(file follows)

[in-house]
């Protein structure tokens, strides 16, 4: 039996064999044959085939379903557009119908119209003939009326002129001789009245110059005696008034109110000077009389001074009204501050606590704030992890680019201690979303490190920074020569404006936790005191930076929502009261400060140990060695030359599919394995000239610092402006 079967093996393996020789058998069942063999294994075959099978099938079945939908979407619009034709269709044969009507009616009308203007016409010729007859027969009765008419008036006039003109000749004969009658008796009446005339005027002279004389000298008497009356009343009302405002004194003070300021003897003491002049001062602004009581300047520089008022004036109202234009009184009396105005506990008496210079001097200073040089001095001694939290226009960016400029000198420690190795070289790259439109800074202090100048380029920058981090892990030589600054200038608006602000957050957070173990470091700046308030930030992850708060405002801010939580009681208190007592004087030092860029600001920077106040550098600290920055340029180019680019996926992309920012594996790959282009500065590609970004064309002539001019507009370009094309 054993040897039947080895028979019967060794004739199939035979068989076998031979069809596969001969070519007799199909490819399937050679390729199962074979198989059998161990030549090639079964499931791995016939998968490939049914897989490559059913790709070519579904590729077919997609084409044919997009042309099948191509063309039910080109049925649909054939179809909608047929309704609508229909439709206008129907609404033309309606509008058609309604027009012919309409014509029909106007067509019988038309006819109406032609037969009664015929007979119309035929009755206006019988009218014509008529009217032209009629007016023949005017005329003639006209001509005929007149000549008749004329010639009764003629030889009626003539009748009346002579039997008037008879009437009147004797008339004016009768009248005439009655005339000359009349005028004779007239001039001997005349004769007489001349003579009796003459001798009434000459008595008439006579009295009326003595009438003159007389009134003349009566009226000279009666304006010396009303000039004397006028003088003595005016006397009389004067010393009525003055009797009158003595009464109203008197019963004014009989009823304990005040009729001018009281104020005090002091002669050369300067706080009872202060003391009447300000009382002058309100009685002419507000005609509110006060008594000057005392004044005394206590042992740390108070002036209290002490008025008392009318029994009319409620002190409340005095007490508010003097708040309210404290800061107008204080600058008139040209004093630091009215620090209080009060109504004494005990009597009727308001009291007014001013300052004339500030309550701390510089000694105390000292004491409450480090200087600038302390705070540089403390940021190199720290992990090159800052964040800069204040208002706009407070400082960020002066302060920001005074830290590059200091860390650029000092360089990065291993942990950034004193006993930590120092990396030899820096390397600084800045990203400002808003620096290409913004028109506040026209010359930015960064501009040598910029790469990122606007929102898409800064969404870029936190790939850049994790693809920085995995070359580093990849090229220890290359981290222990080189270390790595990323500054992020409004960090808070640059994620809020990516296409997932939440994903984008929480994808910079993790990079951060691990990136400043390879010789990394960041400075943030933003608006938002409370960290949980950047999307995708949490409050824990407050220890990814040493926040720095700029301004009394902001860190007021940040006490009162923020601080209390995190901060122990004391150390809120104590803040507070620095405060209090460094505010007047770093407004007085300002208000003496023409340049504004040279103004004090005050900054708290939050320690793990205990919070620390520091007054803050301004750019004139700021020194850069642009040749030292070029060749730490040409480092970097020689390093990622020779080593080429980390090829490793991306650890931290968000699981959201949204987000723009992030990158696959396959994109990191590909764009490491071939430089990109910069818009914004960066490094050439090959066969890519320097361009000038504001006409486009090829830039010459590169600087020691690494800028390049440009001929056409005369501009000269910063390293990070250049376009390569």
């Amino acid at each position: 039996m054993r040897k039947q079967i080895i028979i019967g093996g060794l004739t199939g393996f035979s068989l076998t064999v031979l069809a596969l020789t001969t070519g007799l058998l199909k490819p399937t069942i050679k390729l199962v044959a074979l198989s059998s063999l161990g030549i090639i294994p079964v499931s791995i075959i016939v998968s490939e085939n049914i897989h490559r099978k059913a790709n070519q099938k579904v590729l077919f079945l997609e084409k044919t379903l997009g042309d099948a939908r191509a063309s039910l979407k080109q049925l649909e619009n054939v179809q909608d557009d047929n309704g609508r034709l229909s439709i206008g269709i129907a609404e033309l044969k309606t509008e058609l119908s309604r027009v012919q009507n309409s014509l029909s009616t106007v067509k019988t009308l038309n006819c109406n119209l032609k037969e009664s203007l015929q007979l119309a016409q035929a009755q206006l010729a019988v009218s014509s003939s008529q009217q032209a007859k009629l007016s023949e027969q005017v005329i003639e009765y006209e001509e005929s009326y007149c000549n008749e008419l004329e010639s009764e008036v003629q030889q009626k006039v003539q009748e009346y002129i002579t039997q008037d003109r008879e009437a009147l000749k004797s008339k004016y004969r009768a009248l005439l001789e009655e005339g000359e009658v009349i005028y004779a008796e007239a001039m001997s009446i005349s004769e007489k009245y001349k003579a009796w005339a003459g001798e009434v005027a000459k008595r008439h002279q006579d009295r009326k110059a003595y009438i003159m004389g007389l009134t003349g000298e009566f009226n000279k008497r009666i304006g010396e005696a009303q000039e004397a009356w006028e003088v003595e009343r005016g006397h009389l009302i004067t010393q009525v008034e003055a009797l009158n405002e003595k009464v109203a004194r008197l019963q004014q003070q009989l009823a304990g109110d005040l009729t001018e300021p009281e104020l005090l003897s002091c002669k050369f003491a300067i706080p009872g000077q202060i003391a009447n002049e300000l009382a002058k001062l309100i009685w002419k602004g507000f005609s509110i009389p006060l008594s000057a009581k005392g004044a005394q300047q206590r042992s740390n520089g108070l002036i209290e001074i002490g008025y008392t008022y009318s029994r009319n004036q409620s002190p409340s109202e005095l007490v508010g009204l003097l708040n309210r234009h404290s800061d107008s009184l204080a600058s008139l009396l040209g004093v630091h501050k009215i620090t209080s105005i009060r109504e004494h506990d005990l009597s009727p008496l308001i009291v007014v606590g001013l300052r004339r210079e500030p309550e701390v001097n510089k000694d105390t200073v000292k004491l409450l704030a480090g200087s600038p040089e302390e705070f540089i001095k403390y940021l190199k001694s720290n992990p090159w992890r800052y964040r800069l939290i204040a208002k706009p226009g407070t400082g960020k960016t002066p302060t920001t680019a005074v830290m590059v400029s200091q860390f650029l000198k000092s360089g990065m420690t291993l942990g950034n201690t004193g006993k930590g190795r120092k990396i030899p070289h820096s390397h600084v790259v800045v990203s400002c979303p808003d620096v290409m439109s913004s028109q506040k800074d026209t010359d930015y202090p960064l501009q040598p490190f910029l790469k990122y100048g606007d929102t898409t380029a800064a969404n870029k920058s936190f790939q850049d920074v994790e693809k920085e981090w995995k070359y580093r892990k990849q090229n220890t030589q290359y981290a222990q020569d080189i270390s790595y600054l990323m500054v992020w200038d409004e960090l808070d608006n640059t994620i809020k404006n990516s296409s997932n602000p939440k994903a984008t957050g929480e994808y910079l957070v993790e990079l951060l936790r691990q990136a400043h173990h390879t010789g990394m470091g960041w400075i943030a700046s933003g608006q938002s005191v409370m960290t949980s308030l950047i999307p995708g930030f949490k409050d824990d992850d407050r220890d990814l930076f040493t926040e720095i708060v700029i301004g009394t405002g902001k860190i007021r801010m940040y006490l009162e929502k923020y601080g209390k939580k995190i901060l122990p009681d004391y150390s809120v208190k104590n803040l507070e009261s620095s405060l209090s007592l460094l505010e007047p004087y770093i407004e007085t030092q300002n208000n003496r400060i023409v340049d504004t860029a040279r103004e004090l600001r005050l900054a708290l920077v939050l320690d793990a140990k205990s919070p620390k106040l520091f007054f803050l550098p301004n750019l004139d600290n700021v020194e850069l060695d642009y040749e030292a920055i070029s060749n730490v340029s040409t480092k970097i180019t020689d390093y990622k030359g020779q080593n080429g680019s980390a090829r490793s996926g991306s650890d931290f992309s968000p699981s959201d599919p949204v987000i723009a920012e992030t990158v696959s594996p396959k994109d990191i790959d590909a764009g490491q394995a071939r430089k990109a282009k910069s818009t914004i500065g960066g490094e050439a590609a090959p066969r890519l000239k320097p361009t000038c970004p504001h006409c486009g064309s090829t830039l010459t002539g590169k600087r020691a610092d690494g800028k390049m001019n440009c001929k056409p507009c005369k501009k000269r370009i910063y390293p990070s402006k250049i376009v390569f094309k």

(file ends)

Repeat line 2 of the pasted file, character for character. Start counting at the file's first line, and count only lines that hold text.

């Protein structure tokens, strides 16, 4: 039996064999044959085939379903557009119908119209003939009326002129001789009245110059005696008034109110000077009389001074009204501050606590704030992890680019201690979303490190920074020569404006936790005191930076929502009261400060140990060695030359599919394995000239610092402006 079967093996393996020789058998069942063999294994075959099978099938079945939908979407619009034709269709044969009507009616009308203007016409010729007859027969009765008419008036006039003109000749004969009658008796009446005339005027002279004389000298008497009356009343009302405002004194003070300021003897003491002049001062602004009581300047520089008022004036109202234009009184009396105005506990008496210079001097200073040089001095001694939290226009960016400029000198420690190795070289790259439109800074202090100048380029920058981090892990030589600054200038608006602000957050957070173990470091700046308030930030992850708060405002801010939580009681208190007592004087030092860029600001920077106040550098600290920055340029180019680019996926992309920012594996790959282009500065590609970004064309002539001019507009370009094309 054993040897039947080895028979019967060794004739199939035979068989076998031979069809596969001969070519007799199909490819399937050679390729199962074979198989059998161990030549090639079964499931791995016939998968490939049914897989490559059913790709070519579904590729077919997609084409044919997009042309099948191509063309039910080109049925649909054939179809909608047929309704609508229909439709206008129907609404033309309606509008058609309604027009012919309409014509029909106007067509019988038309006819109406032609037969009664015929007979119309035929009755206006019988009218014509008529009217032209009629007016023949005017005329003639006209001509005929007149000549008749004329010639009764003629030889009626003539009748009346002579039997008037008879009437009147004797008339004016009768009248005439009655005339000359009349005028004779007239001039001997005349004769007489001349003579009796003459001798009434000459008595008439006579009295009326003595009438003159007389009134003349009566009226000279009666304006010396009303000039004397006028003088003595005016006397009389004067010393009525003055009797009158003595009464109203008197019963004014009989009823304990005040009729001018009281104020005090002091002669050369300067706080009872202060003391009447300000009382002058309100009685002419507000005609509110006060008594000057005392004044005394206590042992740390108070002036209290002490008025008392009318029994009319409620002190409340005095007490508010003097708040309210404290800061107008204080600058008139040209004093630091009215620090209080009060109504004494005990009597009727308001009291007014001013300052004339500030309550701390510089000694105390000292004491409450480090200087600038302390705070540089403390940021190199720290992990090159800052964040800069204040208002706009407070400082960020002066302060920001005074830290590059200091860390650029000092360089990065291993942990950034004193006993930590120092990396030899820096390397600084800045990203400002808003620096290409913004028109506040026209010359930015960064501009040598910029790469990122606007929102898409800064969404870029936190790939850049994790693809920085995995070359580093990849090229220890290359981290222990080189270390790595990323500054992020409004960090808070640059994620809020990516296409997932939440994903984008929480994808910079993790990079951060691990990136400043390879010789990394960041400075943030933003608006938002409370960290949980950047999307995708949490409050824990407050220890990814040493926040720095700029301004009394902001860190007021940040006490009162923020601080209390995190901060122990004391150390809120104590803040507070620095405060209090460094505010007047770093407004007085300002208000003496023409340049504004040279103004004090005050900054708290939050320690793990205990919070620390520091007054803050301004750019004139700021020194850069642009040749030292070029060749730490040409480092970097020689390093990622020779080593080429980390090829490793991306650890931290968000699981959201949204987000723009992030990158696959396959994109990191590909764009490491071939430089990109910069818009914004960066490094050439090959066969890519320097361009000038504001006409486009090829830039010459590169600087020691690494800028390049440009001929056409005369501009000269910063390293990070250049376009390569």